Whether TCZ-IV is more effective in large vessel vasculitis than TCZ-SC, should be a matter of future research.

With regard to safety, there were three severe infections in our eleven patients. One patient had to stop tocilizumab due to infectious colitis, whereas another patient could restart tocilizumab after antibiotic treatment. One patient died from sepsis, but took a high concomitant prednisolone dose. Of note, the most likely source for sepsis of the deceased patient was sigmoiditis. At least in RA patients a higher risk of lower intestinal tract perforations of tocilizumab compared to other biological DMARDs was found in studies [21Strangfeld A, Richter A, Siegmund B, et al. Risk for lower intestinal perforations in patients with rheumatoid arthritis treated with tocilizumab in comparison to treatment with other biologic or conventional synthetic DMARDs. Ann Rheum Dis 2017; 76(3): 504-10.[http://dx.doi.org/10.1136/annrheumdis-2016-209773] [PMID: 27405509] ]. This finding was not confirmed in the GiACTA trial. Nevertheless, this signal would call for large prospective studies in a non-interventional real life setting to evaluate safety in a population which is highly problematic as to infectious risk. Our patient population was mainly elderly, had a high cumulative dose of prednisolone, and suffered from multiple comorbidities (diabetes, osteoporosis, heart failure, renal failure, pulmonary arterial hypertension, diverticulosis), which would account for the relatively high rate of severe infections.

Our study has several weaknesses. The patient number is low and patients suffered from different forms of large vessel vasculitis, which renders the study population heterogeneous. Nevertheless, the excellent response in almost all patients, and the disease control of three patients after switching from TCZ-SC to TCZ-IV could be a basis for further studies comparing efficacy of TCZ-SC versus TCZ-IV in GCA and TAK, respectively.

CONCLUSION

In summary, tocilizumab constitutes an efficacious treatment option even for heavily pretreated patients with large vessel vasculitis in a real-life situation. Safety seems to be acceptable, but infectious complications have to be considered. This report suggests that switching from subcutaneous to intravenous tocilizumab may achieve better disease control.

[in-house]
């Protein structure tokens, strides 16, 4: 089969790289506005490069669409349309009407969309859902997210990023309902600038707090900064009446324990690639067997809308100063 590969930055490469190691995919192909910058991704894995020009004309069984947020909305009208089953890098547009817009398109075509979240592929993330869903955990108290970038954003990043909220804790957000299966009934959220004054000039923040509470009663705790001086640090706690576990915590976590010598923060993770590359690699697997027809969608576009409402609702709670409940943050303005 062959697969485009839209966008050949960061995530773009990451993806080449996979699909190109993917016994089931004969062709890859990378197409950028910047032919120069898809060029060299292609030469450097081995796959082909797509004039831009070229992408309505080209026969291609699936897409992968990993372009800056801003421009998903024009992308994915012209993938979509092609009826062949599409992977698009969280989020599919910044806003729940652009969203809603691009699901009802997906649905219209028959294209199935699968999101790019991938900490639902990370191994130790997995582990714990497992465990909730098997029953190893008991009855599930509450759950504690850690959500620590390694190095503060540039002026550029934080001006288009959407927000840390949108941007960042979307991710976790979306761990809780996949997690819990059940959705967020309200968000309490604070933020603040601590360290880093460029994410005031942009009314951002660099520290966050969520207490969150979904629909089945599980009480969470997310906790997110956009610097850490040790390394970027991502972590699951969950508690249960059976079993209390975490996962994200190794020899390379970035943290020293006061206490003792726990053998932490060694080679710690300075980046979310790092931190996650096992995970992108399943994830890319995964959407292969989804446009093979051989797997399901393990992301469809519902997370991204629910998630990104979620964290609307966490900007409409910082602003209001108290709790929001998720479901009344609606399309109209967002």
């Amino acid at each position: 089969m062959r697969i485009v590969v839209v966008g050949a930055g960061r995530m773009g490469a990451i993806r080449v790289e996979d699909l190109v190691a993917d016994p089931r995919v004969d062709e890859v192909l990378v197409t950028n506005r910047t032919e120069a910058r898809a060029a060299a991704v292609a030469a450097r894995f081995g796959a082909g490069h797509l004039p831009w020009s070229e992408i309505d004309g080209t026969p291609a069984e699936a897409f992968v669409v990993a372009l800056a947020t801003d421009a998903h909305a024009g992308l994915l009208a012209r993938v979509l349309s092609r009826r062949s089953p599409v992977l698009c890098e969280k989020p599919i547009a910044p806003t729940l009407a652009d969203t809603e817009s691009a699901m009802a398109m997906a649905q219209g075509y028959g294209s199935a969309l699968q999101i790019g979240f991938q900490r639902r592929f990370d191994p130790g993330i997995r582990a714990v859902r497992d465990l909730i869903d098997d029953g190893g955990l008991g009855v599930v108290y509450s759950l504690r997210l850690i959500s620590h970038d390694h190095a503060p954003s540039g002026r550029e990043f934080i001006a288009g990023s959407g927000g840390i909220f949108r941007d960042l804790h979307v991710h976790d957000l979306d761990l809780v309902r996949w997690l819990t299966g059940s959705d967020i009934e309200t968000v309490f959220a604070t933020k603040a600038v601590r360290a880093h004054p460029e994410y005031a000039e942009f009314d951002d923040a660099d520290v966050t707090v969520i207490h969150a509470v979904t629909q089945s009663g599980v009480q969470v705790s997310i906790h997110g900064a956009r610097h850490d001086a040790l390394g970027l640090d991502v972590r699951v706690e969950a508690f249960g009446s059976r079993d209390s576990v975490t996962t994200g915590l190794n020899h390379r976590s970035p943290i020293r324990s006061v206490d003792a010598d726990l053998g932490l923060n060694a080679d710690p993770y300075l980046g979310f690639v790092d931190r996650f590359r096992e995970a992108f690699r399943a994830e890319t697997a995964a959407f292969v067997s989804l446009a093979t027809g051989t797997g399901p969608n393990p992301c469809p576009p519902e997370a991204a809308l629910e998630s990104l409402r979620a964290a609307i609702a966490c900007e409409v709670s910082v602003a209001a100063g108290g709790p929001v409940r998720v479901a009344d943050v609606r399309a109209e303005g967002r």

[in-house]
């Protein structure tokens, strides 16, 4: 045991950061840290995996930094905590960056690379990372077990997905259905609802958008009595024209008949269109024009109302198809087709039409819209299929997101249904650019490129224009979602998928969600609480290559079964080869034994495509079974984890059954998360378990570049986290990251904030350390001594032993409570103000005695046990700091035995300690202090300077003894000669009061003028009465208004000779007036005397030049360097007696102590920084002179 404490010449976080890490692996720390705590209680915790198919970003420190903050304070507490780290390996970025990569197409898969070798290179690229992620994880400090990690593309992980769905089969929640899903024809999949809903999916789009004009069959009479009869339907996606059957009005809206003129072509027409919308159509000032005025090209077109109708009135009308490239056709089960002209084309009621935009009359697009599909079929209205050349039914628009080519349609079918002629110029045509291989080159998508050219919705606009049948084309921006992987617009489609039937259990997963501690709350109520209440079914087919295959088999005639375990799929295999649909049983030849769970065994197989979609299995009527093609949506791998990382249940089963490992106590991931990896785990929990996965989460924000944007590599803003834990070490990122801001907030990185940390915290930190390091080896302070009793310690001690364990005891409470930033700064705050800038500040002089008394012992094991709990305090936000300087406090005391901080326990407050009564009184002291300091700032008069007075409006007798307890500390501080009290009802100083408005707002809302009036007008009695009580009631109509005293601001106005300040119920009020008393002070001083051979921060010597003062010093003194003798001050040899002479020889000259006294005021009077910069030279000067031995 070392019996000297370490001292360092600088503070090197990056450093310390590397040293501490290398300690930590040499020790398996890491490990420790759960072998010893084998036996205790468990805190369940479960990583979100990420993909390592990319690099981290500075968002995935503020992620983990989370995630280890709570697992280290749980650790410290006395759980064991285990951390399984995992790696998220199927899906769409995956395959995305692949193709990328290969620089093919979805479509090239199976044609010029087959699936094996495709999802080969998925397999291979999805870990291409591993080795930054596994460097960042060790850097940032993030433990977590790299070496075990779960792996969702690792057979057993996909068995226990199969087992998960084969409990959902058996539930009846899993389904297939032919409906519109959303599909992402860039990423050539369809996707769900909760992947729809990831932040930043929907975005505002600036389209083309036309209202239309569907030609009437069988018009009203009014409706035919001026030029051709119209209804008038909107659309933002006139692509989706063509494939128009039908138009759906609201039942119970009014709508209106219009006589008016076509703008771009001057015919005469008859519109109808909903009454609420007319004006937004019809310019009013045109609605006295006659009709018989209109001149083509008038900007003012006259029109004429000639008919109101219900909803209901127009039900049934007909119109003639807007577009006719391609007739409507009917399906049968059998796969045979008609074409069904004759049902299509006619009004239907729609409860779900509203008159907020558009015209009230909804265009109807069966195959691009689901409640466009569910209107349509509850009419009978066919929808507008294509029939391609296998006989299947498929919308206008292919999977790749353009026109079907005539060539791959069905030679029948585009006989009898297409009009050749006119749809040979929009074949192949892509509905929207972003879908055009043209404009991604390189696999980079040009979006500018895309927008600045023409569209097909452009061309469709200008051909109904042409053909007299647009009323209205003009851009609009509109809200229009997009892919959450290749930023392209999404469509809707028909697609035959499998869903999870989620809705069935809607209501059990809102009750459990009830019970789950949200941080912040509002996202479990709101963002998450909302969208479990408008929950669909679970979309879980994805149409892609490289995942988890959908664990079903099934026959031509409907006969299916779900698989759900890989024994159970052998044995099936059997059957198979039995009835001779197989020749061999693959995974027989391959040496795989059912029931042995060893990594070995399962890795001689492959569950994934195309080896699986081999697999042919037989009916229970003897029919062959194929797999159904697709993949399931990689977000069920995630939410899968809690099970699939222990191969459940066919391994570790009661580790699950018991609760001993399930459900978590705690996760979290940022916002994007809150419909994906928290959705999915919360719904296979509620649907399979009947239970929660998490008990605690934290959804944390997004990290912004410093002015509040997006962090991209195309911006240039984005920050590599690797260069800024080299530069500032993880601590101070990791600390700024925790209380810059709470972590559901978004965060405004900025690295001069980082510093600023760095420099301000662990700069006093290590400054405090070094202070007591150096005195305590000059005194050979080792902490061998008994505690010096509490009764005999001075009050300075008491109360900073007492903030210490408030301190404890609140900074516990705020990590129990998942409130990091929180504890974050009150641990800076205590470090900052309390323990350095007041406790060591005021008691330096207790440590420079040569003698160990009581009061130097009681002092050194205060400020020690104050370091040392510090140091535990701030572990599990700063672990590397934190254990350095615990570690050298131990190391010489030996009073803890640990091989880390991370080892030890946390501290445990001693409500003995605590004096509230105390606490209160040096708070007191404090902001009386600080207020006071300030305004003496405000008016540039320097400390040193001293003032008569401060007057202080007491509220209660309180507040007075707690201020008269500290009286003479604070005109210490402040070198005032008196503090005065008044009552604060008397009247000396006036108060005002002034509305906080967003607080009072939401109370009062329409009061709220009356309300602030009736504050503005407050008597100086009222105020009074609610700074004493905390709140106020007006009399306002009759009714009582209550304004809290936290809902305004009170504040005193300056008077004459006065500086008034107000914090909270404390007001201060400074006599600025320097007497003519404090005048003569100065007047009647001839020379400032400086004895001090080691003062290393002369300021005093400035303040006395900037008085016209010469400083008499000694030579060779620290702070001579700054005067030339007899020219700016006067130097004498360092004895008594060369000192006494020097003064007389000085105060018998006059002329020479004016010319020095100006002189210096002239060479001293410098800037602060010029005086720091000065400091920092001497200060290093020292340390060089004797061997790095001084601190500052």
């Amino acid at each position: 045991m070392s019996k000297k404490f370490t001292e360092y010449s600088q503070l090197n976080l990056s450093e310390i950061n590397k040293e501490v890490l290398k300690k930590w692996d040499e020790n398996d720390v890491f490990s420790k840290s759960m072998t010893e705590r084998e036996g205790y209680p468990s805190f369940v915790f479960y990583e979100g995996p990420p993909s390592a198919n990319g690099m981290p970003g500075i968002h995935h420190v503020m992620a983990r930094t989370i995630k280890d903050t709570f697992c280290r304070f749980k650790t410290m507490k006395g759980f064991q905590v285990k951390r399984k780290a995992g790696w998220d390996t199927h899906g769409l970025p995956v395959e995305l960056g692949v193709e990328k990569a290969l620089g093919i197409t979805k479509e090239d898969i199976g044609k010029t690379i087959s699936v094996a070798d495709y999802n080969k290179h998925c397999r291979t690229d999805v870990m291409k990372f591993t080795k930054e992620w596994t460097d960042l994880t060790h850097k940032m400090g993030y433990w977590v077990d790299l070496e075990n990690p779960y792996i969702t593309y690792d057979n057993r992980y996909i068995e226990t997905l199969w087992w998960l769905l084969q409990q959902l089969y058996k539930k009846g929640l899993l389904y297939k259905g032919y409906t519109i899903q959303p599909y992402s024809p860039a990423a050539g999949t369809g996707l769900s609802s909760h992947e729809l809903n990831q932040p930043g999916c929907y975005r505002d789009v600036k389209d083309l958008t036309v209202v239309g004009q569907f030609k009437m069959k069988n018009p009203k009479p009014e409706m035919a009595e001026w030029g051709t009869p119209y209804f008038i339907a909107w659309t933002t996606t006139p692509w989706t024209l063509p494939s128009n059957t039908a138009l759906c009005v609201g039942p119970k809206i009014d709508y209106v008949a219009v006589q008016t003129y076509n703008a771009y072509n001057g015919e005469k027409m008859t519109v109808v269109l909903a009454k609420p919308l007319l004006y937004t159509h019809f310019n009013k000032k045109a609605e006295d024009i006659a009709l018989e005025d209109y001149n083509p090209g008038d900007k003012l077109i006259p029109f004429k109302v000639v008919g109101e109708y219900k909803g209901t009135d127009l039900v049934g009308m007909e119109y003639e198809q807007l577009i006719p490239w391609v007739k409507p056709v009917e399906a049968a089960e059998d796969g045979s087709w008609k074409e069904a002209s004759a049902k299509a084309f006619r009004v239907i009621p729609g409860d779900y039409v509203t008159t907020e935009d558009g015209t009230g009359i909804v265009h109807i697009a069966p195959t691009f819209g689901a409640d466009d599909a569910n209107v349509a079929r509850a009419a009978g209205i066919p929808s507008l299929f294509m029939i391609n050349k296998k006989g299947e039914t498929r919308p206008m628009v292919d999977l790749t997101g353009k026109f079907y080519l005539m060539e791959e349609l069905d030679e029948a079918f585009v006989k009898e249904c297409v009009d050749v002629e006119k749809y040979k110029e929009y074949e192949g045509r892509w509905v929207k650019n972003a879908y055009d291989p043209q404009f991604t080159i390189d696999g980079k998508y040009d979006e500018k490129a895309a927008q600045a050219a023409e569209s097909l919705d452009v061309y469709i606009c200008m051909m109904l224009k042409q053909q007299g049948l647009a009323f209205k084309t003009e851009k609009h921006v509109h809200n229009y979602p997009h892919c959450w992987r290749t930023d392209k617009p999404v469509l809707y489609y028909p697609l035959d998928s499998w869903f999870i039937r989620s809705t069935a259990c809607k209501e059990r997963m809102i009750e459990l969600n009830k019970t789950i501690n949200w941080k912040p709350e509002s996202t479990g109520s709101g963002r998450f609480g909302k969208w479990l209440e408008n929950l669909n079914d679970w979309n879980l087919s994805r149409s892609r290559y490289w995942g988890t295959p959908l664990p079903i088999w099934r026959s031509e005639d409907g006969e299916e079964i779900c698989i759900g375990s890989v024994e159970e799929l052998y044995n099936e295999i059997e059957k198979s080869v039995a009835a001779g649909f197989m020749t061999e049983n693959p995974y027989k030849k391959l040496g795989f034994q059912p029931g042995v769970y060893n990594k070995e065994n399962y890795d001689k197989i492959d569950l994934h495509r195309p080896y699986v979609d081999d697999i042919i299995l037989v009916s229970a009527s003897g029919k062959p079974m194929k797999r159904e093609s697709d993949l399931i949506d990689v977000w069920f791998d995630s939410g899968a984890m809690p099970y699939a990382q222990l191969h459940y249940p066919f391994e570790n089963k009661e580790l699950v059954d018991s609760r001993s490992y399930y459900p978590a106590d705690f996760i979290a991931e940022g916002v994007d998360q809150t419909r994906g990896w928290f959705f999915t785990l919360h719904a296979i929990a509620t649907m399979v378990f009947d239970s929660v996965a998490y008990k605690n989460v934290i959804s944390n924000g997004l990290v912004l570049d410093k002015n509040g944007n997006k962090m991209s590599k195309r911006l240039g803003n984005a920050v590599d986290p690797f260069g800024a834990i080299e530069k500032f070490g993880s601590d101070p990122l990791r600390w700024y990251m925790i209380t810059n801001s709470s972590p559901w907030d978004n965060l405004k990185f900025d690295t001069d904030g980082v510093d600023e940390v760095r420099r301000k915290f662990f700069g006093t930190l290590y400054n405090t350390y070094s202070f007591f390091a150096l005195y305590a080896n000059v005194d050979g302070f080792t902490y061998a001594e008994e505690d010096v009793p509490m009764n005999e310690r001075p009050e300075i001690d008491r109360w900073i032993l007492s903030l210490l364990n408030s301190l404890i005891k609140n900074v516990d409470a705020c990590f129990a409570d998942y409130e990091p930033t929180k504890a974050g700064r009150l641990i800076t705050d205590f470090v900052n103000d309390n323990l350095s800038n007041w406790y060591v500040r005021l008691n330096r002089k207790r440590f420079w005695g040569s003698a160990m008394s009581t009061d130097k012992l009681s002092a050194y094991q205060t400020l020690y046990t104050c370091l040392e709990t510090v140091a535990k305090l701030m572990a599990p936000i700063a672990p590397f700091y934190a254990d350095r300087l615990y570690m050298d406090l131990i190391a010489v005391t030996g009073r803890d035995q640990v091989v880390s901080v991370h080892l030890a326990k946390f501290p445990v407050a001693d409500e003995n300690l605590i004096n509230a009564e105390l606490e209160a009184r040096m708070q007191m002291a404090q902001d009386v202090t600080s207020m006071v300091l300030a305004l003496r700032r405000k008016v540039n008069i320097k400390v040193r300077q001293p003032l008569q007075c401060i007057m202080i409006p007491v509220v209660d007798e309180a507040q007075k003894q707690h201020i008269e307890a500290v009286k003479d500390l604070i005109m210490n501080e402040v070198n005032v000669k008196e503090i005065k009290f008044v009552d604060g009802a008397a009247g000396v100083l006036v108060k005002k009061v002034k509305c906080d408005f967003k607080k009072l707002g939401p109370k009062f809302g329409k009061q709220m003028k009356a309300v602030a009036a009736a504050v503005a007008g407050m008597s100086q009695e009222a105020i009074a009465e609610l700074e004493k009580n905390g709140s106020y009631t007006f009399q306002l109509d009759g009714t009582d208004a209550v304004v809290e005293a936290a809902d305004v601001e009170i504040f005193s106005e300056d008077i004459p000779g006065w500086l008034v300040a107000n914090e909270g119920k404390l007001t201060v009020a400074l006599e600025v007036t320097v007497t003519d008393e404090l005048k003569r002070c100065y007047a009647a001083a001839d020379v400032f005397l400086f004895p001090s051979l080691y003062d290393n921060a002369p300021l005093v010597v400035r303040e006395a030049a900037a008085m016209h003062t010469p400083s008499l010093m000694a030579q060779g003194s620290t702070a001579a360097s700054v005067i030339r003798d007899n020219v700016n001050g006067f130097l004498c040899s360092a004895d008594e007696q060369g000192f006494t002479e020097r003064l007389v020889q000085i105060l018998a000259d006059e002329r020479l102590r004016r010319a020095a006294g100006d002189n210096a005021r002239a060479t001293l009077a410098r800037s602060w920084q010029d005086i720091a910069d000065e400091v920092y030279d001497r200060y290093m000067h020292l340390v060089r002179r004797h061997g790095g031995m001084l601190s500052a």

LIST OF ABBREVIATIONS

ACC = Common carotid artery/arteries
CDU = Color Doppler Ultrasound
CRP = C-Reactive Protein
CT = Computerised Tomography scan
ESR = Erythrocyte Sedimentation Rate
EULAR = European League Against Rheumatism
DMARDs = Disease Modifying Anti-Rheumatic Drugs
GCA = Giant Cell Arteritis
LVV = Large Vessel Vasculitis
MRI = Magnetic Resonance Imaging
PETCT = Positron Emission Tomography/Computerised Tomography scan
PMR = Polymyalgia Rheumatica
RA = Rheumatoid Arthritis
SD = Standard Deviation
TAK = Takayasu Arteritis
TCZ = Tocilizumab
TCZ-IV = Intravenous Tocilizumab
TCZ-SC = Subcutaneous Tocilizumab

ETHICS APPROVAL AND CONSENT TO PARTICIPATE

Due to the observational, retrospective data analysis, approval from the local ethics committee was not required by German law.

HUMAN AND ANIMAL RIGHTS

No Animals were used in this research. All human research procedures followed were in accordance with the ethical standards of the committee responsible for human experimentation (institutional and national), and with the Helsinki Declaration of 1975, as revised in 2013.

CONSENT FOR PUBLICATION

Due to the retrospective design patients’ consent was not required. The three patients described in more detail gave their consent for publication.

CONFLICT OF INTEREST

Marc Schmalzing, Hans-Peter Tony and Eva C. Schwaneck received speaker’s fees, travel expenses, a research grant, or compensation for consultation from Roche and Chugai.

ACKNOWLEDGEMENTS

Declared none.

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[19] Iwamoto N, Fukui S, Umeda M, et al. Evaluation of switching from intravenous to subcutaneous formulation of tocilizumab in patients with rheumatoid arthritis. Mod Rheumatol 2016; 26(5): 662-6.[http://dx.doi.org/10.3109/14397595.2015.1129692] [PMID: 26708444]
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Endorsements



"Open access will revolutionize 21st century knowledge work and accelerate the diffusion of ideas and evidence that support just in time learning and the evolution of thinking in a number of disciplines."


Daniel Pesut
(Indiana University School of Nursing, USA)

"It is important that students and researchers from all over the world can have easy access to relevant, high-standard and timely scientific information. This is exactly what Open Access Journals provide and this is the reason why I support this endeavor."


Jacques Descotes
(Centre Antipoison-Centre de Pharmacovigilance, France)

"Publishing research articles is the key for future scientific progress. Open Access publishing is therefore of utmost importance for wider dissemination of information, and will help serving the best interest of the scientific community."


Patrice Talaga
(UCB S.A., Belgium)

"Open access journals are a novel concept in the medical literature. They offer accessible information to a wide variety of individuals, including physicians, medical students, clinical investigators, and the general public. They are an outstanding source of medical and scientific information."